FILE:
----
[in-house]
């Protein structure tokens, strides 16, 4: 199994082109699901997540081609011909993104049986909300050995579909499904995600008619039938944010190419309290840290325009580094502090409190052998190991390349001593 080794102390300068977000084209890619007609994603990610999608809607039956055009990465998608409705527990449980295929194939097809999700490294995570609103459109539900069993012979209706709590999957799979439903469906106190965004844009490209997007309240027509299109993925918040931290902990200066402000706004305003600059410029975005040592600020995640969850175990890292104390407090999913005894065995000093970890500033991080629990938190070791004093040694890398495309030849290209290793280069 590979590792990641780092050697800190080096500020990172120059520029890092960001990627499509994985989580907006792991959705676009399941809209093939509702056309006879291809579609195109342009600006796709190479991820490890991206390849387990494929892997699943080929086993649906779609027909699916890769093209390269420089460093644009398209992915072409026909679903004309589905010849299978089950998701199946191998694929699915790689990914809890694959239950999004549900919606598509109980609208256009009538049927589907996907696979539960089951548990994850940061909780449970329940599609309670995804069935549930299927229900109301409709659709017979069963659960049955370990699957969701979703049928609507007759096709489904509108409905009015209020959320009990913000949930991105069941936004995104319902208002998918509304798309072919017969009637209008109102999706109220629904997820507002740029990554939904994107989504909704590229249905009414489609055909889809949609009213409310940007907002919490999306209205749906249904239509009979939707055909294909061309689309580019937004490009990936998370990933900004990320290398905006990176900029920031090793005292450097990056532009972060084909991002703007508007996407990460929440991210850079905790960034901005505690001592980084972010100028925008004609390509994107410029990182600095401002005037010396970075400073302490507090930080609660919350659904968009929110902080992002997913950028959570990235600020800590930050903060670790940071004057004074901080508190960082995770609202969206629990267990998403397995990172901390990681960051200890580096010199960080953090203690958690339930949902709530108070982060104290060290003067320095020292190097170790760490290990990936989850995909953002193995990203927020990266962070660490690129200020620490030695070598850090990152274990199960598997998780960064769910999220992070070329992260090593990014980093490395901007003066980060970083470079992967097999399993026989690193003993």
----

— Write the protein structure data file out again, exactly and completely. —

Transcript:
[in-house]
């Protein structure tokens, strides 16, 4: 199994082109699901997540081609011909993104049986909300050995579909499904995600008619039938944010190419309290840290325009580094502090409190052998190991390349001593 080794102390300068977000084209890619007609994603990610999608809607039956055009990465998608409705527990449980295929194939097809999700490294995570609103459109539900069993012979209706709590999957799979439903469906106190965004844009490209997007309240027509299109993925918040931290902990200066402000706004305003600059410029975005040592600020995640969850175990890292104390407090999913005894065995000093970890500033991080629990938190070791004093040694890398495309030849290209290793280069 590979590792990641780092050697800190080096500020990172120059520029890092960001990627499509994985989580907006792991959705676009399941809209093939509702056309006879291809579609195109342009600006796709190479991820490890991206390849387990494929892997699943080929086993649906779609027909699916890769093209390269420089460093644009398209992915072409026909679903004309589905010849299978089950998701199946191998694929699915790689990914809890694959239950999004549900919606598509109980609208256009009538049927589907996907696979539960089951548990994850940061909780449970329940599609309670995804069935549930299927229900109301409709659709017979069963659960049955370990699957969701979703049928609507007759096709489904509108409905009015209020959320009990913000949930991105069941936004995104319902208002998918509304798309072919017969009637209008109102999706109220629904997820507002740029990554939904994107989504909704590229249905009414489609055909889809949609009213409310940007907002919490999306209205749906249904239509009979939707055909294909061309689309580019937004490009990936998370990933900004990320290398905006990176900029920031090793005292450097990056532009972060084909991002703007508007996407990460929440991210850079905790960034901005505690001592980084972010100028925008004609390509994107410029990182600095401002005037010396970075400073302490507090930080609660919350659904968009929110902080992002997913950028959570990235600020800590930050903060670790940071004057004074901080508190960082995770609202969206629990267990998403397995990172901390990681960051200890580096010199960080953090203690958690339930949902709530108070982060104290060290003067320095020292190097170790760490290990990936989850995909953002193995990203927020990266962070660490690129200020620490030695070598850090990152274990199960598997998780960064769910999220992070070329992260090593990014980093490395901007003066980060970083470079992967097999399993026989690193003993």